PDF documents hosted on your website are subject to the same accessibility requirements. But, checking them thoroughly can be difficult at best. Most web crawlers do a poor job of checking PDFs, relegating these documents to extensive manual testing to ensure accessibility. Axe Monitor automatically checks PDFs along with web content and dynamic processes. Regardless of what type of content you have or how it was created, making and keeping it accessible is now much easier.

Build a cohesive approach

It’s a form of change management requiring the commitment, the plan, and the tools to ensure the ongoing accessibility of your web properties: 

  1. Get control of your current situation. Axe Monitor automatically scans and reports on your current processes, content, and PDFs. It delivers complete, actionable and easily understood reports. Stakeholders can drill down to get a detailed view of your most important processes and pages to prioritize action on the most business-critical issues first.
  2. Keep it simple. Getting the complete picture of your digital properties in one place is crucial. Built to monitor accessibility at scale, axe Monitor provides a single place to track and manage risk, see what’s changed over time, and react quickly to new issues. You can even trigger automatic notifications when scan results vary significantly from the last scan, improving response time even further.
  3. Report effectively. Different stakeholders have different, role-specific interests and responsibilities in making and keeping web properties accessible. They need reports that quickly enable them to act on those responsibilities. For instance, compliance and legal teams need to understand the level of risk to reduce lawsuits and address compliance audits, while accessibility teams need to understand how people with disabilities experience the site to fix obstacles or bottlenecks.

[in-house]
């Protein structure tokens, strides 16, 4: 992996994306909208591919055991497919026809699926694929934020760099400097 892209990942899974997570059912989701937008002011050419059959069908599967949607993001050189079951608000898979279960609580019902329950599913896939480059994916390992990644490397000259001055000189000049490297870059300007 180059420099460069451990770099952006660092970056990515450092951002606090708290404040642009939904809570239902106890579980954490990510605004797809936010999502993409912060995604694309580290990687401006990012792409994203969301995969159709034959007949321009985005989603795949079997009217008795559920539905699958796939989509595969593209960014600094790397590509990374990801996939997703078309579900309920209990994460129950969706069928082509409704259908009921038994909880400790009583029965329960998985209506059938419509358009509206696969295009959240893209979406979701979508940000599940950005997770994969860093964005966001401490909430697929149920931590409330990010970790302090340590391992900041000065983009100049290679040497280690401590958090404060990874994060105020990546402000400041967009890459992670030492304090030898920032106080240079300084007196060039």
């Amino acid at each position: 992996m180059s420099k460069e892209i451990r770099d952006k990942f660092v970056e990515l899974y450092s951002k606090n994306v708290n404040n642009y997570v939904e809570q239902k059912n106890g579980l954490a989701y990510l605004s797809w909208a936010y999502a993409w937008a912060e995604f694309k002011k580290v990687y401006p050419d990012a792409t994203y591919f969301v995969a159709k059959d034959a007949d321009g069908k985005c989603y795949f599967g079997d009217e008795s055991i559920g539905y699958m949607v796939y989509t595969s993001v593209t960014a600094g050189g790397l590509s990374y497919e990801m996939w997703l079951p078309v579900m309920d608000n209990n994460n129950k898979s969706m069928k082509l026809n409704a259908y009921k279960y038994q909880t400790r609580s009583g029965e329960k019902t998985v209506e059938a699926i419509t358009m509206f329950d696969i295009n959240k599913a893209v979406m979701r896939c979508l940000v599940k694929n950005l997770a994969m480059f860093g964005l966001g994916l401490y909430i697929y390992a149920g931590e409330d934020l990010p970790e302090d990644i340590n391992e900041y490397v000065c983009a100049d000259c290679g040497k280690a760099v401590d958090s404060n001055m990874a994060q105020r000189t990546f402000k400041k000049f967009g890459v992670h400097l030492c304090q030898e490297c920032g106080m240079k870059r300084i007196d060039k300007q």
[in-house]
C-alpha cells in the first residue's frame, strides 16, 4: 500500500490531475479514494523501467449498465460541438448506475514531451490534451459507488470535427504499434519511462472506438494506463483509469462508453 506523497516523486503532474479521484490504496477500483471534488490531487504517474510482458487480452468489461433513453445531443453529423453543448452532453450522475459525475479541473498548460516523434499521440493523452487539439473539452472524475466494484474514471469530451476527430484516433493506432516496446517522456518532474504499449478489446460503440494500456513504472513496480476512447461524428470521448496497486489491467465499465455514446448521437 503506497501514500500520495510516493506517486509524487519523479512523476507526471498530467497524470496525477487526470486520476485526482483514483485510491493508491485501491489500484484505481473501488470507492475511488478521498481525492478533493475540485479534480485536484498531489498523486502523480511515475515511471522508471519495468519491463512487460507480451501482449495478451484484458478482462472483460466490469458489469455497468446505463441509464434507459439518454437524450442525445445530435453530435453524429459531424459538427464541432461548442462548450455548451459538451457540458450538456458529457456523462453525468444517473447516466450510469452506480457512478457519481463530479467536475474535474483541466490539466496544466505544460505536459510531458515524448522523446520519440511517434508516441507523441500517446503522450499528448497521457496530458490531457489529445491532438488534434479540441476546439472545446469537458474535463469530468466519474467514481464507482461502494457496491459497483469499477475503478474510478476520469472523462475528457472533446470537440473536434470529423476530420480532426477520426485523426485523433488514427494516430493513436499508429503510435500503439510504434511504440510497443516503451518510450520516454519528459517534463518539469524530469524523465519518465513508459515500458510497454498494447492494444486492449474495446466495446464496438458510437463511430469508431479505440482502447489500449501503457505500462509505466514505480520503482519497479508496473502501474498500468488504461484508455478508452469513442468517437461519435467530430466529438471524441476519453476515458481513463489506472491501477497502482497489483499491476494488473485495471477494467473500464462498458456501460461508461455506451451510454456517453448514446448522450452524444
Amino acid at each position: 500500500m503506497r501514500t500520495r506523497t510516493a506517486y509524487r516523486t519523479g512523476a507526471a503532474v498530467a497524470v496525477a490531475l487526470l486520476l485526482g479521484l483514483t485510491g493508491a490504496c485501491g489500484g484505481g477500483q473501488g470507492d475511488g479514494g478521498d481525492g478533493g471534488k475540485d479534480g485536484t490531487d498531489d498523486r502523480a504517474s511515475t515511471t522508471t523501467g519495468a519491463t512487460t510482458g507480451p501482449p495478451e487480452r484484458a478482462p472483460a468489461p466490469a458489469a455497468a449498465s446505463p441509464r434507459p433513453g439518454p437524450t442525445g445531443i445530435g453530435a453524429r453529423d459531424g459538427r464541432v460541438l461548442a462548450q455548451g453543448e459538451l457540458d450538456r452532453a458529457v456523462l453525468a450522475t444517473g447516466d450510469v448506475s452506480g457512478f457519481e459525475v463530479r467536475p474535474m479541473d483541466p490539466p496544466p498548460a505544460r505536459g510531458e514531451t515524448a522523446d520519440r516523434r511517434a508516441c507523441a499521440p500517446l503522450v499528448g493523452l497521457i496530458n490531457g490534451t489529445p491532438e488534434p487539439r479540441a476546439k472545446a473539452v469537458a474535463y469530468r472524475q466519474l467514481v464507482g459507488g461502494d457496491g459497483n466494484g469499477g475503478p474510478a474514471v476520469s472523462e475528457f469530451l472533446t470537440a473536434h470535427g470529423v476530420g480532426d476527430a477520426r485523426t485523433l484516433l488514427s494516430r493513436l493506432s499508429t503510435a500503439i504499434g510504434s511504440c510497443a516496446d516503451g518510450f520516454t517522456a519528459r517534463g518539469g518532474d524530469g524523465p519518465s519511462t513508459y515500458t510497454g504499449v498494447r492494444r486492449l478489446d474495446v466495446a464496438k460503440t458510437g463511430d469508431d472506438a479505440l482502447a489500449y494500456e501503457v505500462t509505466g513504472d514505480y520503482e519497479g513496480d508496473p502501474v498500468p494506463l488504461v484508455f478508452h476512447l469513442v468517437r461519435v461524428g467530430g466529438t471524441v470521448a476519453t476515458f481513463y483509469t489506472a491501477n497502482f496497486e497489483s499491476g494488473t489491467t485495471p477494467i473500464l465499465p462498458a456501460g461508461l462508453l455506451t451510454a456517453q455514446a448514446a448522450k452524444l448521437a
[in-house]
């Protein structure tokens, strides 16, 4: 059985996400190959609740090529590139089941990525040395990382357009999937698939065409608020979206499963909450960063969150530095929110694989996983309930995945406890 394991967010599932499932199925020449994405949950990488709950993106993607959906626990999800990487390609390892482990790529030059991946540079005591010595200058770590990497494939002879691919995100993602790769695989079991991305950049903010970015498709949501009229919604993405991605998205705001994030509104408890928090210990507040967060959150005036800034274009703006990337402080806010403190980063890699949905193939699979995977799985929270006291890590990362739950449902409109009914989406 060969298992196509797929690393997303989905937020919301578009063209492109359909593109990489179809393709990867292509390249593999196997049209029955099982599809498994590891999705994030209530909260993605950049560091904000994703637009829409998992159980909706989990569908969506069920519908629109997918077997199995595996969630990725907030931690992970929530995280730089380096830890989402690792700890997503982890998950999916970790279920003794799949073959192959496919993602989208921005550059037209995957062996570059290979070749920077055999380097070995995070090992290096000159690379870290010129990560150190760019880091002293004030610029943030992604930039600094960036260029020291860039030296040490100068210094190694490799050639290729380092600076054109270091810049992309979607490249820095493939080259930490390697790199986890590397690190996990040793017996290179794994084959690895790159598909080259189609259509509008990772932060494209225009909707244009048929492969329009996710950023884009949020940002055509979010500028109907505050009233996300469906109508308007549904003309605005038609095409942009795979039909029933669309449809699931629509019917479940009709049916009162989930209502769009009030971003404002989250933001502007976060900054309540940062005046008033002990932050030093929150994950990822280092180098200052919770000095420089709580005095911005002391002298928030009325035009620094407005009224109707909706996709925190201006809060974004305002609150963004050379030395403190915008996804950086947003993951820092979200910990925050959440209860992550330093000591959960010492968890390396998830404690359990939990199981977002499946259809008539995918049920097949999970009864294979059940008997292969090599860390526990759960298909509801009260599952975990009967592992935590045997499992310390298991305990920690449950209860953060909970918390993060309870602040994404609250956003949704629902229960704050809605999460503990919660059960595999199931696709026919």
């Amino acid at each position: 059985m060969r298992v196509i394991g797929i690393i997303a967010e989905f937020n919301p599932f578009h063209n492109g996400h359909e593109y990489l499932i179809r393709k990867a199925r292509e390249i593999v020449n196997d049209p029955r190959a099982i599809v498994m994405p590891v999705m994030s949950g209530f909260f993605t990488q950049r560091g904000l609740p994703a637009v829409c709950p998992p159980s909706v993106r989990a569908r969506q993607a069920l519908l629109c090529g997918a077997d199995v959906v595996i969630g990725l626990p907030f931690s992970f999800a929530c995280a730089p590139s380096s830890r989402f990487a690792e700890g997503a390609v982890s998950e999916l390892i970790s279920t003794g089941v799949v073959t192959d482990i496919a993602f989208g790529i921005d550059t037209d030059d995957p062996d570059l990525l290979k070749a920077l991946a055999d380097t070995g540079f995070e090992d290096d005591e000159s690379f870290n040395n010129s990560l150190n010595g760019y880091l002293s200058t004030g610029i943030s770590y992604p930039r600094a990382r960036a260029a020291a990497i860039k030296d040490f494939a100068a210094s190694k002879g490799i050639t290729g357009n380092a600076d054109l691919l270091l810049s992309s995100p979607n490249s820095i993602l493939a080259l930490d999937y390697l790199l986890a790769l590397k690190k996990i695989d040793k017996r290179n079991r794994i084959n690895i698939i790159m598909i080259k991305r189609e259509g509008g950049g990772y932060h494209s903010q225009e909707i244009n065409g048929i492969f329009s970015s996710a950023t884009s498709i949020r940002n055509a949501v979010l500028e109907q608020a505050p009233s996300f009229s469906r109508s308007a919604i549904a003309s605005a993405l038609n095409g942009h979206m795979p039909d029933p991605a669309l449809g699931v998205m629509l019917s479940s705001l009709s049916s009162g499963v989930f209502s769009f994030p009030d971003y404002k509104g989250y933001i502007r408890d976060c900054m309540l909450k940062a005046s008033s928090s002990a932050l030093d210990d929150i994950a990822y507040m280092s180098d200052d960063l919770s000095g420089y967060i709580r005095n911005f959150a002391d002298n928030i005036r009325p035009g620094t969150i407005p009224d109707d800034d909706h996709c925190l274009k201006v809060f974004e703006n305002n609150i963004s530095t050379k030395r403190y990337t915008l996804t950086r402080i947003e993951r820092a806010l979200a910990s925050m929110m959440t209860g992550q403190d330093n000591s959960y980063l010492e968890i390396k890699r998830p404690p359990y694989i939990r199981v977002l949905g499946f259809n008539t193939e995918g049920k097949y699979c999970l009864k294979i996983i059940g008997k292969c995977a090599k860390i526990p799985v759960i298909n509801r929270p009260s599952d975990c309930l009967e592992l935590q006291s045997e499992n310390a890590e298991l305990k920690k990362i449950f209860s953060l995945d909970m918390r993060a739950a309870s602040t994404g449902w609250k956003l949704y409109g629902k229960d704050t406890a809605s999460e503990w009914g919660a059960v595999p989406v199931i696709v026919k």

4. Plan and collaborate across stakeholders. Business leaders, product owners, accessibility professionals, and developers must work together to clearly define business flows and create scripts to monitor even the most complex processes. They must include traditionally crawlable content and extensive PDF checking as well to deliver a comprehensive view of production websites. 

By making–and keeping–your website accessible, you can be sure that all your potential users have a great user experience and are able to easily access your products and services. Everyone wants a great experience, and not just for themselves. Today, 71 percent say they are willing to put their money where their values are. And, as mentioned at the beginning, this will only increase with Gen Z and the generations after.

The Worldwide Web Consortium notes that “Accessibility overlaps with other best practices such as mobile web design, device independence, multi-modal interaction, usability, design for older users, and search engine optimization (SEO). Case studies show that accessible websites have better search results, reduced maintenance costs, and increased audience reach, among other benefits.”

Yes, accessibility matters—to everyone—your current and future customers, your employees, and your company. It’s a business issue, and there are more than 3 trillion reasons to work with Deque. We stay on top of accessibility so you can stay on top of your game.

Talk to us to find out more. 

Photo of Sachin Gupta

About Sachin Gupta

Sachin is the Director of Product at Deque. He has almost 15 years of experience in technology development, leadership and management. Sachin has experience across multiple industries including financial services, retail, and telecom services. He has led various technology and services implementations. He is interested in all aspects of digital accessibility, including accessibility program management and document accessibility, and has given multiple talks in these areas. In addition to his work experience, Sachin has an MBA from the University of Iowa. Sachin is a believer in action-oriented approach, and promotes small incremental changes that lead up to a larger goal.